There’s an old adage about wisdom that says “A wise man knows when to break the rules”. This wisdom comes from years of experience and is learned slowly over time through solving countless problems.
Bureaucrats on the other hand hide behind rules and blindly enforce them no matter how silly they are and how bad the consequences are. After all, the rules need to be followed. We’ve all had experiences with steely eyed bureaucrats enforcing ridiculous rules. Try getting a visa to visit some emerging market countries. An exercise in waste and certainly a process with no concept of customer value.
In Lean we equate rules with standards. We teach people that standards are there to be followed. Not blindly like bureaucrats but followed and if we can’t follow them, then pull the andon and raise the problem. By raising the problem we give ourselves a chance to problem solve and eliminate the root cause from happening again. In Lean, standards are there to tell us when we can’t follow the standard. They are there to help us identify problems.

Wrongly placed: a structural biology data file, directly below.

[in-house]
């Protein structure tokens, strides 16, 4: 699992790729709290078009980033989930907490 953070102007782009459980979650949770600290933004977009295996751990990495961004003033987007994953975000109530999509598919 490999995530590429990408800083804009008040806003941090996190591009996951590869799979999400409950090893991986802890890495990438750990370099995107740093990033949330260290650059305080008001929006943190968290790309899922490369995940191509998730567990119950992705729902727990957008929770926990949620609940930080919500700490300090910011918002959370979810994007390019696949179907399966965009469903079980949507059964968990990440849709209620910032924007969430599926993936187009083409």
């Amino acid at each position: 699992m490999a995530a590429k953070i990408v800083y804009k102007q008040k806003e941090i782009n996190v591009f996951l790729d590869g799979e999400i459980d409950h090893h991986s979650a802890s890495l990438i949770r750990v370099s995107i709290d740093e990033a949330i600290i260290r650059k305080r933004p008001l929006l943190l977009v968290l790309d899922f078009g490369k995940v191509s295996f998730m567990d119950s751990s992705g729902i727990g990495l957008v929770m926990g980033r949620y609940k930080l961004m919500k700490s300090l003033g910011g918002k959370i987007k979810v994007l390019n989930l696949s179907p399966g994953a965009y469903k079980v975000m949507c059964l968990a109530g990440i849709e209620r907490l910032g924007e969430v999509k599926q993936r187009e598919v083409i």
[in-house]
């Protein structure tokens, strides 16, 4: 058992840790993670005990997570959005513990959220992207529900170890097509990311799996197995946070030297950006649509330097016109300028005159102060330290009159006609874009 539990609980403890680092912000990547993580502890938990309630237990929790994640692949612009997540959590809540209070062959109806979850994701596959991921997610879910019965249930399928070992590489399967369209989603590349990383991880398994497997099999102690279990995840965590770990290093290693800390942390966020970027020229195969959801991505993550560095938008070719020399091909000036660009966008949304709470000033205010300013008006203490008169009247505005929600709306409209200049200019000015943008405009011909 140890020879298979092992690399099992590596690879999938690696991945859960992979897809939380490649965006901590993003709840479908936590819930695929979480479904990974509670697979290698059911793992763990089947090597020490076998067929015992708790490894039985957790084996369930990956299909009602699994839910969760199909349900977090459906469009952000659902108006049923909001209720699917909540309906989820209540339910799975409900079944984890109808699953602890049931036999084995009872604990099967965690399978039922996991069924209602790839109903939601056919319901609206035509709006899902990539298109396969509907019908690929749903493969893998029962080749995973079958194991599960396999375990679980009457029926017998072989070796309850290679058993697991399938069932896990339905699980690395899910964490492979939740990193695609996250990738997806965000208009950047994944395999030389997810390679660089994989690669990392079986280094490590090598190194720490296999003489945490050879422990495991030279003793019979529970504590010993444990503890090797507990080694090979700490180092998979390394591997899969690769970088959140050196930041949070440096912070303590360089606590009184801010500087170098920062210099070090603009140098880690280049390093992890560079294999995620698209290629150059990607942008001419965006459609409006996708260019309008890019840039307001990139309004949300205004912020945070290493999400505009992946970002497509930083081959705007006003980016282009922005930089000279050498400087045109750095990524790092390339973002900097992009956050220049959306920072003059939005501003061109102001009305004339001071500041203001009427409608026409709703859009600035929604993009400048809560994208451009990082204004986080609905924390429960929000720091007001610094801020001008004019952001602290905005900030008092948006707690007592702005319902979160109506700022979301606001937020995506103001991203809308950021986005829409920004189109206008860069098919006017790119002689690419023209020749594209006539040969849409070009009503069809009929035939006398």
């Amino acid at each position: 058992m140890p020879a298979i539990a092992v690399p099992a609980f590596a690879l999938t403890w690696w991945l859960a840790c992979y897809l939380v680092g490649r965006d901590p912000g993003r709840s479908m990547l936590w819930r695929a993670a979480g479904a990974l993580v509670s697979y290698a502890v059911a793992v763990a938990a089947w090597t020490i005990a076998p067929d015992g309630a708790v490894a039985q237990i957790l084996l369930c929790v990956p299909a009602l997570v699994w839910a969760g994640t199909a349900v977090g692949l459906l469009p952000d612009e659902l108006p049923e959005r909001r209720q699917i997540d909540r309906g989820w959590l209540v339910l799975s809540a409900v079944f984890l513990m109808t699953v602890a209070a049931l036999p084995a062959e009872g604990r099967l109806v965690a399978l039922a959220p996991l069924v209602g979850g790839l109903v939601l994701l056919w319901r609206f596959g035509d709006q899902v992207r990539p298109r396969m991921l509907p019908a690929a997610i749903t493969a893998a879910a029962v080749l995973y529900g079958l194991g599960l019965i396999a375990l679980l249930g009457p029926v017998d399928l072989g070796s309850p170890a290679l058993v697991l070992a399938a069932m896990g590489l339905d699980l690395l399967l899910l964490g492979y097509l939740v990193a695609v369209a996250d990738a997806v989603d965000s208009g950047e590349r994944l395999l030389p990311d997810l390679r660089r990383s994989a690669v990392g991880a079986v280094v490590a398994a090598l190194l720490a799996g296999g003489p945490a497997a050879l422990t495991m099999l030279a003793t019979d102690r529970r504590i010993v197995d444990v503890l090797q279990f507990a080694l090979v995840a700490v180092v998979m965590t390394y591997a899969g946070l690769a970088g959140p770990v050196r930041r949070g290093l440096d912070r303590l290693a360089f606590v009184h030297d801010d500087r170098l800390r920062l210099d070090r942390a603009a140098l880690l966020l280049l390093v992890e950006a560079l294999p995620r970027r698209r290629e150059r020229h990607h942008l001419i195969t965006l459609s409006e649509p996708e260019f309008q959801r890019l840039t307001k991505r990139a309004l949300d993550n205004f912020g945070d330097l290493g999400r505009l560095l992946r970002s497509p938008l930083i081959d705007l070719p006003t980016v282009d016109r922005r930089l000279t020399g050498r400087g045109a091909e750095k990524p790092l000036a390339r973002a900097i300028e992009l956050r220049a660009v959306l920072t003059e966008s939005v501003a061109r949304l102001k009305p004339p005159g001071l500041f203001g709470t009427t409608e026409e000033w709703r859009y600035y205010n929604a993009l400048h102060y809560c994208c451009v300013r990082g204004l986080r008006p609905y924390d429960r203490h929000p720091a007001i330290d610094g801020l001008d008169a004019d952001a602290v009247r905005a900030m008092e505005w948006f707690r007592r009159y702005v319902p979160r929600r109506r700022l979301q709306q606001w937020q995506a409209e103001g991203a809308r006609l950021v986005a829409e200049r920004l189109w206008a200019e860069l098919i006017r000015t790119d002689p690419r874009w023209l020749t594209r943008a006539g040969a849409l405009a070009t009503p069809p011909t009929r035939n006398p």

Standards then become the basis for all improvement and as Taiichi Ohno said “Without Standards, there can be no improvement”
So expect standards to change over time as they are continually improved through problem solving.
In summary, we need standards and we need rules. We need to follow the rules and follow the standards but only until something causes an interruption or disruption so you can’t. Then instead of blindly trying to follow them, raise the problem and get your team members involved in solving the problem.
This allows us to build in the wisdom of experience and countless cycles of problem solving and learning into the improvement of the standards.